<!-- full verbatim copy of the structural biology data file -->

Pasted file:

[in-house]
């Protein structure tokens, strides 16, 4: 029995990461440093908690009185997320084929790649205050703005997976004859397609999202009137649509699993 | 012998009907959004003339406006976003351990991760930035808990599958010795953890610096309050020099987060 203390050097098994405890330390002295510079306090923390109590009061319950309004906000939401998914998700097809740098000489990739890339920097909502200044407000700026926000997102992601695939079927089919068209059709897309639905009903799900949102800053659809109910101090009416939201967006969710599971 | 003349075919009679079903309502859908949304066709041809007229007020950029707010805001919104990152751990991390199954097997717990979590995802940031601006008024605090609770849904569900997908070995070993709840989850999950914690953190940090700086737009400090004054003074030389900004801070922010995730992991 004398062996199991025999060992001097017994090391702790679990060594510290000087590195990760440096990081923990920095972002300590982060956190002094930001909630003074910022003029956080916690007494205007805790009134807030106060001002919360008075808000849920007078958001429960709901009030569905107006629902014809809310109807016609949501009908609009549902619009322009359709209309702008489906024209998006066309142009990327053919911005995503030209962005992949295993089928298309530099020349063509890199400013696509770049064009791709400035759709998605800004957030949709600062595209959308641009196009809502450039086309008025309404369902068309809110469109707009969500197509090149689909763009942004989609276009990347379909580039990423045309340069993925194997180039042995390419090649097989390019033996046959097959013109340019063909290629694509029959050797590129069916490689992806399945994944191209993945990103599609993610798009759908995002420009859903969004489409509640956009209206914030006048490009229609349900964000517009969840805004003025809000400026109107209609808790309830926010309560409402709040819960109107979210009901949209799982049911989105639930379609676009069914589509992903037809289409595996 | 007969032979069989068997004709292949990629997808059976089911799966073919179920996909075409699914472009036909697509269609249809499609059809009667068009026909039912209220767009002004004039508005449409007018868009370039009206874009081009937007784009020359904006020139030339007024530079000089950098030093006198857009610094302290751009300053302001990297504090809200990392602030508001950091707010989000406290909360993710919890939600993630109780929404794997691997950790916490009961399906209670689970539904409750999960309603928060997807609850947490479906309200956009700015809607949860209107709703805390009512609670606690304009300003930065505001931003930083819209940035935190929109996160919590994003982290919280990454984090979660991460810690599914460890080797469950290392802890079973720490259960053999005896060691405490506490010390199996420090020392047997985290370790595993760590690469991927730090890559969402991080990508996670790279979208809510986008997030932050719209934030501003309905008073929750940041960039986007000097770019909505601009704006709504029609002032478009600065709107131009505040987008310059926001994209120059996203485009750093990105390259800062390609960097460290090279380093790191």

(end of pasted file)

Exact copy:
[in-house]
């Protein structure tokens, strides 16, 4: 029995990461440093908690009185997320084929790649205050703005997976004859397609999202009137649509699993 | 012998009907959004003339406006976003351990991760930035808990599958010795953890610096309050020099987060 203390050097098994405890330390002295510079306090923390109590009061319950309004906000939401998914998700097809740098000489990739890339920097909502200044407000700026926000997102992601695939079927089919068209059709897309639905009903799900949102800053659809109910101090009416939201967006969710599971 | 003349075919009679079903309502859908949304066709041809007229007020950029707010805001919104990152751990991390199954097997717990979590995802940031601006008024605090609770849904569900997908070995070993709840989850999950914690953190940090700086737009400090004054003074030389900004801070922010995730992991 004398062996199991025999060992001097017994090391702790679990060594510290000087590195990760440096990081923990920095972002300590982060956190002094930001909630003074910022003029956080916690007494205007805790009134807030106060001002919360008075808000849920007078958001429960709901009030569905107006629902014809809310109807016609949501009908609009549902619009322009359709209309702008489906024209998006066309142009990327053919911005995503030209962005992949295993089928298309530099020349063509890199400013696509770049064009791709400035759709998605800004957030949709600062595209959308641009196009809502450039086309008025309404369902068309809110469109707009969500197509090149689909763009942004989609276009990347379909580039990423045309340069993925194997180039042995390419090649097989390019033996046959097959013109340019063909290629694509029959050797590129069916490689992806399945994944191209993945990103599609993610798009759908995002420009859903969004489409509640956009209206914030006048490009229609349900964000517009969840805004003025809000400026109107209609808790309830926010309560409402709040819960109107979210009901949209799982049911989105639930379609676009069914589509992903037809289409595996 | 007969032979069989068997004709292949990629997808059976089911799966073919179920996909075409699914472009036909697509269609249809499609059809009667068009026909039912209220767009002004004039508005449409007018868009370039009206874009081009937007784009020359904006020139030339007024530079000089950098030093006198857009610094302290751009300053302001990297504090809200990392602030508001950091707010989000406290909360993710919890939600993630109780929404794997691997950790916490009961399906209670689970539904409750999960309603928060997807609850947490479906309200956009700015809607949860209107709703805390009512609670606690304009300003930065505001931003930083819209940035935190929109996160919590994003982290919280990454984090979660991460810690599914460890080797469950290392802890079973720490259960053999005896060691405490506490010390199996420090020392047997985290370790595993760590690469991927730090890559969402991080990508996670790279979208809510986008997030932050719209934030501003309905008073929750940041960039986007000097770019909505601009704006709504029609002032478009600065709107131009505040987008310059926001994209120059996203485009750093990105390259800062390609960097460290090279380093790191």